This little-known iron-bearing spring can still be found in the woodland known today as the Heugh of Mawse, a mile north of Blairgowrie. It was included in the Object Name Book of 1863, where they referred to an earlier account in the New Statistical Account, which told that,
“On the south end of it is a chalybeate spring much resorted to by the people of the locality. “There are one or two chalybeate springs in the parish; but they have never been chemically analyzed. There is one very fine spring called the “Heugh Well” It springs from the face of the “Heughs of Mause” (a mortar cliff of singular appearance; which descends abruptly into the bed of the river with an almost perpendicular declivity of about 200 feet) and judging from its colour, contains a considerable quantity of ferruginous matter. The use of its water has been found to be very beneficial in cutaneous eruptions, & affections of the Stomach.””
Subsequently highlighted on the 1867 OS-map, a singular footpath led to the site and no further. It was mentioned by the regional historians J.G. McPherson (1885) and John MacDonald (1899), albeit briefly, where they respectively told that its waters were “formerly much resorted to by persons in the neighbourhood.” It possessed considerable medicinal properties which, according to tradition, were “found very beneficial for skin diseases and derangement of the stomach”! Doubtless such attributes will still be effective.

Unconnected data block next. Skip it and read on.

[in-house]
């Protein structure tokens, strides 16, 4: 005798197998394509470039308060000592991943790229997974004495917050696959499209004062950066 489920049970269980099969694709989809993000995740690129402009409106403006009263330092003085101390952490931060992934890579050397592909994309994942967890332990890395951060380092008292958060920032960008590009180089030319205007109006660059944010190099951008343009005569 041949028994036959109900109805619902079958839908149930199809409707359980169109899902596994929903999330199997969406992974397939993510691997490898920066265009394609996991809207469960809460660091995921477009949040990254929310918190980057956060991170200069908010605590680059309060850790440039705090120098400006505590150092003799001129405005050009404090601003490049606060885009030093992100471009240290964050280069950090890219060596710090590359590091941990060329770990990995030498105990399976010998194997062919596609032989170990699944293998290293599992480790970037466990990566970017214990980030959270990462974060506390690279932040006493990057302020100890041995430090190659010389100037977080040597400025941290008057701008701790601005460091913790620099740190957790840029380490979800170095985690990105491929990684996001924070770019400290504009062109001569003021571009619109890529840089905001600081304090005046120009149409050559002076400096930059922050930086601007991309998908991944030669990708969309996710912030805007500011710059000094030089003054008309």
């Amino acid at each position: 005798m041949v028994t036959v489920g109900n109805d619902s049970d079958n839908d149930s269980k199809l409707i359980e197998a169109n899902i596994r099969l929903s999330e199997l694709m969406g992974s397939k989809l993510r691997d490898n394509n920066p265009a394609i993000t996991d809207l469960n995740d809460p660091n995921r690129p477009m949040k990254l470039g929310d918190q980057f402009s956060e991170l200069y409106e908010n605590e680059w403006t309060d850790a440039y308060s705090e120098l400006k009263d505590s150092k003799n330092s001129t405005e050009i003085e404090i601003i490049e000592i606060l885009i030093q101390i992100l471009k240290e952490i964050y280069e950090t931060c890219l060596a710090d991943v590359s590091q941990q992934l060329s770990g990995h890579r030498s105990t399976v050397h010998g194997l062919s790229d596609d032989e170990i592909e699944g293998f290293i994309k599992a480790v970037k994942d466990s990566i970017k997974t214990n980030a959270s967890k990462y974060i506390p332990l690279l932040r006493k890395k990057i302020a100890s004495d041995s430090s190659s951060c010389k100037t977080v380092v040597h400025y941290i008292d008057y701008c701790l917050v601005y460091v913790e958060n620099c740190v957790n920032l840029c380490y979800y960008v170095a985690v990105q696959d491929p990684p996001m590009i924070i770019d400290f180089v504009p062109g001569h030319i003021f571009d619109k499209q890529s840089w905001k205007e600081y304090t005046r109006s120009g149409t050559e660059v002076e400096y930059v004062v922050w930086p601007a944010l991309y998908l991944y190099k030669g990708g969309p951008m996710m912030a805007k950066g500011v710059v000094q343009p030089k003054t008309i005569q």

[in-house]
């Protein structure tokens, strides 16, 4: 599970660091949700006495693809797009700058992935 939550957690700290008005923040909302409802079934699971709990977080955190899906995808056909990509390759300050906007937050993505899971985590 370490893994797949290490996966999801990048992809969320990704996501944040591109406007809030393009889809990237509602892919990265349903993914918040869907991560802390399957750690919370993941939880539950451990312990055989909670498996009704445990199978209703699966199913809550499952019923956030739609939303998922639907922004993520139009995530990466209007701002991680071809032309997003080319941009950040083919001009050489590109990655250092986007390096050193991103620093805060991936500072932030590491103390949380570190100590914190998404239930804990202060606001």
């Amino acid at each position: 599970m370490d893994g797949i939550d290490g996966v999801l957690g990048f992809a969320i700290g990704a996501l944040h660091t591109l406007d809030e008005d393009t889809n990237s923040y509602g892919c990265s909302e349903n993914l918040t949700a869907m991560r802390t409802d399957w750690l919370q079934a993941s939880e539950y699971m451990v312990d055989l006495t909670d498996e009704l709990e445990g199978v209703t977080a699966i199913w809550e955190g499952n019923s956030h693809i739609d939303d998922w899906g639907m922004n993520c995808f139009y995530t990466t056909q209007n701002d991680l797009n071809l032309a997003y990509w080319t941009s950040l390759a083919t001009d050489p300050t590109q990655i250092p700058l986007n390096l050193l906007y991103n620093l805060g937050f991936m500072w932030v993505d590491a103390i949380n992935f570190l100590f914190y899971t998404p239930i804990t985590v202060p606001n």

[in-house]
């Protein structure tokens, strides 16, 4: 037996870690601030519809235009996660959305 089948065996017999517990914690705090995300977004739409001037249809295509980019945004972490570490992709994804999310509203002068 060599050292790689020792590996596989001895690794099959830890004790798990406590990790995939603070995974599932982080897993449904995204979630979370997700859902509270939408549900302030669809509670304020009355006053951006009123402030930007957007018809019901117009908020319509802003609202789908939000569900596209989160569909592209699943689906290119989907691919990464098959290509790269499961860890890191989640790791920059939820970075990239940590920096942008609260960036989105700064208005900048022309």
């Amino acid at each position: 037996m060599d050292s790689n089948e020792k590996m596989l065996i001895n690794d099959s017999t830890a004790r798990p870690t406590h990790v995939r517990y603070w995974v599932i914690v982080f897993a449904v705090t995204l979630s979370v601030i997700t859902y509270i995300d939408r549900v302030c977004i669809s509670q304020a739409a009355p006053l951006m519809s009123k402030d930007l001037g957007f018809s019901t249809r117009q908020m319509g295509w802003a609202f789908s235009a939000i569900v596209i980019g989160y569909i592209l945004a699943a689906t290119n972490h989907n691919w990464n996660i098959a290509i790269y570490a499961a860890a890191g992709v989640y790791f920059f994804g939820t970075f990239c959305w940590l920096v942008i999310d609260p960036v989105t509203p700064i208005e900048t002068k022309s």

This old water supply had no direct ‘holy’ nature, despite its proximity to the cathedral, the old market cross and St Clement’s Well some fifty yards away! Most odd. A much more mundane story lies behind this long lost water source. The Dundee historian William Kidd (1901) told us,
“When the public wells were erected, about the year 1749, to supply the town with water from the Lady-well reservoir at foot of Hilltown, one was placed on the High Street, on the east side of the Cross, and was called the Cross Well.”
It didn’t have too long a life either—much like the old Market Cross, for,
“In the year 1777 that quaint structure was demolished. The platform and octagonal tower were carted away as rubbish, the least decayed stones being selected to be used in other buildings. The stone shaft, also, was preserved, and placed beside the Old Steeple. With the demolition of the Cross, the Cross Well was cleared away from the High Street, but, as water was an essential to the people, the well was re-erected behind the Town House in St. Clement’s Lane. In that situation it remained for nearly one hundred years, when, being rendered unnecessary by the introduction of the Lintrathen water supply, it was also demolished, along with the old buildings in the Vault and St. Clement’s Lane, to make room for the additions to the Town House.”